A Guide to Prescription Retinoids


Prescription retinoids have a number of names including Retinoic Acid, Retin A and Vitamin A. In fact, it is part of the retinoid family and a derivative of Vitamin A. It is a highly effective medication that increases the rate of skin cell turnover. In Australia, it's only available via prescription so that doctors can counsel patients on the best way to use and apply it.

Prescription retinoid is an effective treatment for acne, photoageing (UV induced ageing), irregular pigmentation as well as other skin conditions dermatologists and GPs often prescribe it as a 'first line' treatment to help manage mild acne, reduce fine lines and wrinkles and to assist to fade irregular pigmentation.

How does it work?

Prescription retinoid works in a number of ways, some of the key benefits are:

  • It stimulates the growth of new skin cells and increases the rate that old skin cells are shed.
    Prescription retinoid works to reduce the production of sebum (the oil on your skin) as well as reduce keratinization (the production of excess skin cells) which both lead to the formation of comedones (blackheads). For anti-ageing, the increased cell production and turnover helps to improve fine wrinkling, reduce irregular pigmentation, and roughness.
  • It promotes collagen production.
    Collagen is the protein that contributes to our skin's strength and elasticity. As our body's collagen production reduces with age it causes our skin to sag - a key sign of ageing. Increased collagen helps to plump the skin and increases epidermal thickness.
  • It has anti-inflammatory properties.
    For inflamed acne (papules and pustules) prescription retinoid helps by reducing redness and swelling.

How does Prescription Retinoid compare to everything else on the market?

Prescription retinoid is a prescription medication, only available from a doctor. Its strength and potency distinguishes it from any over-the-counter creams which are typically weaker. It is recognised as a 'silver bullet' by many doctors because of its raft of benefits.

Prescription retinoids come from the same family as retinol - both are a derivative of vitamin A. However, it can be distinguished from retinol, which is available in store because it is less potent, and therefore is classified as a cosmetic (as opposed to a medicine).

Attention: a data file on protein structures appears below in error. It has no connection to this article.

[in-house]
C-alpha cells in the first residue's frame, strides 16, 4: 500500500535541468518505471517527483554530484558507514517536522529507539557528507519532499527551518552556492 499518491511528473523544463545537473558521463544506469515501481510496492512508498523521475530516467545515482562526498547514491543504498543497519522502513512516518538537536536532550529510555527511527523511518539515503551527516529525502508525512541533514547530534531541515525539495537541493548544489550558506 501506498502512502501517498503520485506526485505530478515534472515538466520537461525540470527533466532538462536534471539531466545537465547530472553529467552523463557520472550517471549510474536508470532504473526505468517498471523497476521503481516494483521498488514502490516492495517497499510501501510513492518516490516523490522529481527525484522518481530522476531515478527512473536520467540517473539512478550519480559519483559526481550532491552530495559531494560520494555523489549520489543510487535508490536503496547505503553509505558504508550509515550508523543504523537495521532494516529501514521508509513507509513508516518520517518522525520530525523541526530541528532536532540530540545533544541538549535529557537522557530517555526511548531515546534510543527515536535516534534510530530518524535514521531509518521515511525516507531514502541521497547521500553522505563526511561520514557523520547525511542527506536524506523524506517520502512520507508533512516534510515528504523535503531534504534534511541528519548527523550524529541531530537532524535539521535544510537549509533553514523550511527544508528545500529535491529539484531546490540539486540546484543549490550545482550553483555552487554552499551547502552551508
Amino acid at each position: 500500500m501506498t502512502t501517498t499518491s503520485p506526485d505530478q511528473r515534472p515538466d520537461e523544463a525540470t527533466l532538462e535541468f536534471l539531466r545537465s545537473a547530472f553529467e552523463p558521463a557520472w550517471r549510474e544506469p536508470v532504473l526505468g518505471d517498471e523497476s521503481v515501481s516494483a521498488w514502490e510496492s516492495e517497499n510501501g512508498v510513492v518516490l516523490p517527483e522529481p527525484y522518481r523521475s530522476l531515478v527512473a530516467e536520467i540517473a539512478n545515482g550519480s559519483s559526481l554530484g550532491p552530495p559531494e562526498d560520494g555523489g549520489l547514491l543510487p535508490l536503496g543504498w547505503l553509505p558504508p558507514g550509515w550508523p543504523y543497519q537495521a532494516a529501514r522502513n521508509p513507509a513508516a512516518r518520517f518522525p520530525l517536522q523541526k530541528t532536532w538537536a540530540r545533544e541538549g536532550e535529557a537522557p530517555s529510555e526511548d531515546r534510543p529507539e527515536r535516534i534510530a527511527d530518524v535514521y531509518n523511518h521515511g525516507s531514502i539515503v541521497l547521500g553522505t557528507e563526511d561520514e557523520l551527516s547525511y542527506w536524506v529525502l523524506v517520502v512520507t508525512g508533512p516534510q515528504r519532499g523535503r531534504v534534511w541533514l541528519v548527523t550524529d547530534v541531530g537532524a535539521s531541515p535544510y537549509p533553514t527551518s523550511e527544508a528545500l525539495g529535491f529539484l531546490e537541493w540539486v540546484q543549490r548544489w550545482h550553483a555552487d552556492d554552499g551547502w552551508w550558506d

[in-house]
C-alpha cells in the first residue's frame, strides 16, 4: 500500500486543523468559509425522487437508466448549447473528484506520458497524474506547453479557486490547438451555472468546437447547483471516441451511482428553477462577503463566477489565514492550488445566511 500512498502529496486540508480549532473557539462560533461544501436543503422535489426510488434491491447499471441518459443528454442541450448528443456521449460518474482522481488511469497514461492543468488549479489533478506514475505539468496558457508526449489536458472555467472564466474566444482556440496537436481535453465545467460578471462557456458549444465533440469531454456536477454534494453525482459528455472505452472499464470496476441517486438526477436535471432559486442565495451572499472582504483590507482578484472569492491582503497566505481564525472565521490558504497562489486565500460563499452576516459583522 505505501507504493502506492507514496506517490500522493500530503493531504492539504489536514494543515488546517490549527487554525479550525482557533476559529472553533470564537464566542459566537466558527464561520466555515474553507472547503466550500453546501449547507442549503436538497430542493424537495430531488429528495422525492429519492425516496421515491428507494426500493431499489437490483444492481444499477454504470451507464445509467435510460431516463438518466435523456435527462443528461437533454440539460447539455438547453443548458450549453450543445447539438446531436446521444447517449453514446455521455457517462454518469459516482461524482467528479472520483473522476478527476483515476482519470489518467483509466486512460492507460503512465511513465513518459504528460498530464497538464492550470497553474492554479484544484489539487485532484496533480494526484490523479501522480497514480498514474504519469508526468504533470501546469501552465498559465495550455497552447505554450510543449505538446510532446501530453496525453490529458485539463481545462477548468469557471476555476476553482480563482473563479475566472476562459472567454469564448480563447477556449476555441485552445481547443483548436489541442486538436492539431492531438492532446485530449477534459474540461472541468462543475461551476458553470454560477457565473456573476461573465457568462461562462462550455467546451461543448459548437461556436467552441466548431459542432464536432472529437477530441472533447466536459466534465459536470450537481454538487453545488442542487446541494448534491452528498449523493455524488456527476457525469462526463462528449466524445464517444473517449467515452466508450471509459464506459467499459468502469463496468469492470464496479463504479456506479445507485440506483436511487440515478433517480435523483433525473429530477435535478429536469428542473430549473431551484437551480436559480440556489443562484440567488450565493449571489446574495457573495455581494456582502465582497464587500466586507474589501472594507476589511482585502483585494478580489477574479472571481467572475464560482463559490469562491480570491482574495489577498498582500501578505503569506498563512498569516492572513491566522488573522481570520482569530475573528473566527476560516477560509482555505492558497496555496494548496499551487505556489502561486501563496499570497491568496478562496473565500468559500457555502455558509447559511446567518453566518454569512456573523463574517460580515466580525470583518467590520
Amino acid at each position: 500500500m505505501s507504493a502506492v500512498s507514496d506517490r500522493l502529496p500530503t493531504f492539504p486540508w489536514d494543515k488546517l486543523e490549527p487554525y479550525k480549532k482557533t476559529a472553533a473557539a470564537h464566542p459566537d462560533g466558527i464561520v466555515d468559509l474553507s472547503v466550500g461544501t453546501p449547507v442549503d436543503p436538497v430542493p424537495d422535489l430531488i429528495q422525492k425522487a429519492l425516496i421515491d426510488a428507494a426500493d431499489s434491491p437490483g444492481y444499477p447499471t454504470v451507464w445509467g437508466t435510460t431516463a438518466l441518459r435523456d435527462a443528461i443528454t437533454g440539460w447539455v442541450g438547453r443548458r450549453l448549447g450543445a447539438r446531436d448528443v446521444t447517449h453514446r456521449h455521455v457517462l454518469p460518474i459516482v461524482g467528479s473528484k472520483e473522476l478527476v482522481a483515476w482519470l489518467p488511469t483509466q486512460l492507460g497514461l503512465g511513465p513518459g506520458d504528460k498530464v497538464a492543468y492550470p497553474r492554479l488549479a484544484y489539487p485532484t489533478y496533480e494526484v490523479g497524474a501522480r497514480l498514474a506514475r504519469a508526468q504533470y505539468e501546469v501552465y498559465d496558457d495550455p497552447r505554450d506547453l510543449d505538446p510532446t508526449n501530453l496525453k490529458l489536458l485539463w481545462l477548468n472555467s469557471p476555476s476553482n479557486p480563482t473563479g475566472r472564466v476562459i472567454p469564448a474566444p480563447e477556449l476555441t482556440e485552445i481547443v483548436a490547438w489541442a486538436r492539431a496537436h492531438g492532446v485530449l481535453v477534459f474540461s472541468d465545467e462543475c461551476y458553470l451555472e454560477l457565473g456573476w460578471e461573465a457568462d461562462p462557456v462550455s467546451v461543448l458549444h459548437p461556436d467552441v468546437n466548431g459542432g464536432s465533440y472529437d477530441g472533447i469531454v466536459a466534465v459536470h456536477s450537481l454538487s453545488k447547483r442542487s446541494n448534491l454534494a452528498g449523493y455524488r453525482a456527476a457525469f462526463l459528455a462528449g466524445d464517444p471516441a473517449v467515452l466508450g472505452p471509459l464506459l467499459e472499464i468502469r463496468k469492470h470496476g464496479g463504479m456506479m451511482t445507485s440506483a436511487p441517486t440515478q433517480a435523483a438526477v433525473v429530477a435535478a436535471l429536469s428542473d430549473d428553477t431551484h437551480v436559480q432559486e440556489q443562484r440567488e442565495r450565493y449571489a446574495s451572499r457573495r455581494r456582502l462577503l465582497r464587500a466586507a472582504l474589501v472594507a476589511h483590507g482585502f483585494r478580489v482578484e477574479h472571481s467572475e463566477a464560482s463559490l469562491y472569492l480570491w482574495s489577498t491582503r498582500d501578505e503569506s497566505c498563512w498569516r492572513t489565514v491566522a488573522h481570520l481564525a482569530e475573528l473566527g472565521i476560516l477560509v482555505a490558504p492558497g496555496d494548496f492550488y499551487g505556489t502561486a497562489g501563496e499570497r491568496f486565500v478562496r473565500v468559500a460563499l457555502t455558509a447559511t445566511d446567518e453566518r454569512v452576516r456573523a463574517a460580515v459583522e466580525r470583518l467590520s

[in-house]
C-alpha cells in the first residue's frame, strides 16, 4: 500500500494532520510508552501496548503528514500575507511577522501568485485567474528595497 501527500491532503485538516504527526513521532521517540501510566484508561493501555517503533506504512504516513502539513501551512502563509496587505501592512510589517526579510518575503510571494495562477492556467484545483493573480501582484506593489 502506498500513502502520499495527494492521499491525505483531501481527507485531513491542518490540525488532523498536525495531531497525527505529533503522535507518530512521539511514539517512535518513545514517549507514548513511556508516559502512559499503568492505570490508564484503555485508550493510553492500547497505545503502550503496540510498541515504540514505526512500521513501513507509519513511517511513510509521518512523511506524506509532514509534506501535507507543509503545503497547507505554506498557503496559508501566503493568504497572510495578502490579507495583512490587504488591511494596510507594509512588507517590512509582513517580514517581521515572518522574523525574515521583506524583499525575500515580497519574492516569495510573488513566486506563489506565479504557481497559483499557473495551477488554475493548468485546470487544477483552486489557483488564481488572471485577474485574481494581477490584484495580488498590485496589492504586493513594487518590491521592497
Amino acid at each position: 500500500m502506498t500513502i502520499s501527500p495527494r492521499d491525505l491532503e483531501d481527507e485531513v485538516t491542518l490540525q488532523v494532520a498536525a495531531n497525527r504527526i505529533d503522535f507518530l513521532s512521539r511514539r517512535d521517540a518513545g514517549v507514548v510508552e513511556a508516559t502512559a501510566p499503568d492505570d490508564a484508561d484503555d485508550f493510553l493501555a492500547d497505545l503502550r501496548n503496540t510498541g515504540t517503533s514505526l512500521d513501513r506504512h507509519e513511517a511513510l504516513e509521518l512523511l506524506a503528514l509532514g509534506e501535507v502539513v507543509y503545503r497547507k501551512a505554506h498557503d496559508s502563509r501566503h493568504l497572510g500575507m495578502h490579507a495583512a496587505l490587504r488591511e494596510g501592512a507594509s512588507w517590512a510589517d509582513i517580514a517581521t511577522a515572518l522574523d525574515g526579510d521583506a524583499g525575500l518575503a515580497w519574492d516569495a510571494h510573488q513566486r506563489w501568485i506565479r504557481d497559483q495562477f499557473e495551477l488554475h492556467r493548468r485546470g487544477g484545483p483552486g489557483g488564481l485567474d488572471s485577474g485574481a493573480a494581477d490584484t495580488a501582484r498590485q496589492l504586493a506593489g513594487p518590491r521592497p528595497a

What strength should I use?

Everybody's skin is different - some are more sensitive than others. So it is important that you use the strength of prescription retinoid that is best for their skin. Your doctor will help you with this process.

Prescription retinoid is available in a variety of strengths: 0.018%, 0.025% and 0.05% w/w. Whilst these seem like minuscule amounts, prescription retinoid is quite potent. It's best to start on a lower strength and increase it if your skin tolerates the concentration.

Many patients experience dryness, irritation, redness or peeling if they use a concentration that is too strong for their face – or if they use it too frequently. This is often referred to as "retinization" which occurs when the patient's skin does not tolerate the treatment.

There are a number of ways you can manage this transition: you can apply a moisturiser first as a barrier, start by using it less frequently or apply the prescription retinoid for a short period each evening, washing it off the face after a few hours. Your doctor will also help you through this process.

If you are using prescription retinoid to treat your acne then you may experience some 'purging'. For those prone to acne, there may be a 2-6 week period where you experience acne breakouts before your skin clears up. This is a product of the acne surfacing as the skin cells are regenerated by the prescription retinoid.

How long before I start to see results?

The key to getting the best results whilst using prescription retinoid is to use small amounts, consistently. Patients only need a pea-sized amount to be spread across the face.